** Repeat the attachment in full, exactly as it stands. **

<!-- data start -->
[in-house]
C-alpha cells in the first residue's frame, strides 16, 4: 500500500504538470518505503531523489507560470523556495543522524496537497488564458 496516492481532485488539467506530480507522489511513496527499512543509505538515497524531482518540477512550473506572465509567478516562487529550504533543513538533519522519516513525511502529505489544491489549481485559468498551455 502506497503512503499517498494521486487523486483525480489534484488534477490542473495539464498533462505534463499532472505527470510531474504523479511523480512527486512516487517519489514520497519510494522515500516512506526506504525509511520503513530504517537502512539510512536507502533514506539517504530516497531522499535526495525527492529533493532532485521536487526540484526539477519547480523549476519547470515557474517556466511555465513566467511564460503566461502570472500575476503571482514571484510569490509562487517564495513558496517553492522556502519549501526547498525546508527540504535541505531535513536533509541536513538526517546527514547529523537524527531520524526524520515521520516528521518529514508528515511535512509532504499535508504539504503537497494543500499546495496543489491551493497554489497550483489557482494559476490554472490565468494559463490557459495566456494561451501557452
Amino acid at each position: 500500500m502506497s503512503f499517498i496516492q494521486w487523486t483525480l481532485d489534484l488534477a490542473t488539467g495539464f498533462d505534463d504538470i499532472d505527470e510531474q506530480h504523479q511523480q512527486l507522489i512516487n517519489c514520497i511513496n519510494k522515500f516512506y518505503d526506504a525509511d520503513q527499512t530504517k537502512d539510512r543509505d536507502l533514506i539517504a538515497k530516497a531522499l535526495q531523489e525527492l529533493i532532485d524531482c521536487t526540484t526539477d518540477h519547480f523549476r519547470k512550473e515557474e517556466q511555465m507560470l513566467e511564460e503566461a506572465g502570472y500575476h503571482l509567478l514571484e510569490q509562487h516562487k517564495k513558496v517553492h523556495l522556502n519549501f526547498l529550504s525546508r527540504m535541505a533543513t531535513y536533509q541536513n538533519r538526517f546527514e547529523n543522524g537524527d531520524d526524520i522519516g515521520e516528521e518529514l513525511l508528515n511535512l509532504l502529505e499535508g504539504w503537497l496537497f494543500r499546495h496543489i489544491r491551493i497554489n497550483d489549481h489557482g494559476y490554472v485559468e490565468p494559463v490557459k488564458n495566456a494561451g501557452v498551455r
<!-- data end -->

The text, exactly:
[in-house]
C-alpha cells in the first residue's frame, strides 16, 4: 500500500504538470518505503531523489507560470523556495543522524496537497488564458 496516492481532485488539467506530480507522489511513496527499512543509505538515497524531482518540477512550473506572465509567478516562487529550504533543513538533519522519516513525511502529505489544491489549481485559468498551455 502506497503512503499517498494521486487523486483525480489534484488534477490542473495539464498533462505534463499532472505527470510531474504523479511523480512527486512516487517519489514520497519510494522515500516512506526506504525509511520503513530504517537502512539510512536507502533514506539517504530516497531522499535526495525527492529533493532532485521536487526540484526539477519547480523549476519547470515557474517556466511555465513566467511564460503566461502570472500575476503571482514571484510569490509562487517564495513558496517553492522556502519549501526547498525546508527540504535541505531535513536533509541536513538526517546527514547529523537524527531520524526524520515521520516528521518529514508528515511535512509532504499535508504539504503537497494543500499546495496543489491551493497554489497550483489557482494559476490554472490565468494559463490557459495566456494561451501557452
Amino acid at each position: 500500500m502506497s503512503f499517498i496516492q494521486w487523486t483525480l481532485d489534484l488534477a490542473t488539467g495539464f498533462d505534463d504538470i499532472d505527470e510531474q506530480h504523479q511523480q512527486l507522489i512516487n517519489c514520497i511513496n519510494k522515500f516512506y518505503d526506504a525509511d520503513q527499512t530504517k537502512d539510512r543509505d536507502l533514506i539517504a538515497k530516497a531522499l535526495q531523489e525527492l529533493i532532485d524531482c521536487t526540484t526539477d518540477h519547480f523549476r519547470k512550473e515557474e517556466q511555465m507560470l513566467e511564460e503566461a506572465g502570472y500575476h503571482l509567478l514571484e510569490q509562487h516562487k517564495k513558496v517553492h523556495l522556502n519549501f526547498l529550504s525546508r527540504m535541505a533543513t531535513y536533509q541536513n538533519r538526517f546527514e547529523n543522524g537524527d531520524d526524520i522519516g515521520e516528521e518529514l513525511l508528515n511535512l509532504l502529505e499535508g504539504w503537497l496537497f494543500r499546495h496543489i489544491r491551493i497554489n497550483d489549481h489557482g494559476y490554472v485559468e490565468p494559463v490557459k488564458n495566456a494561451g501557452v498551455r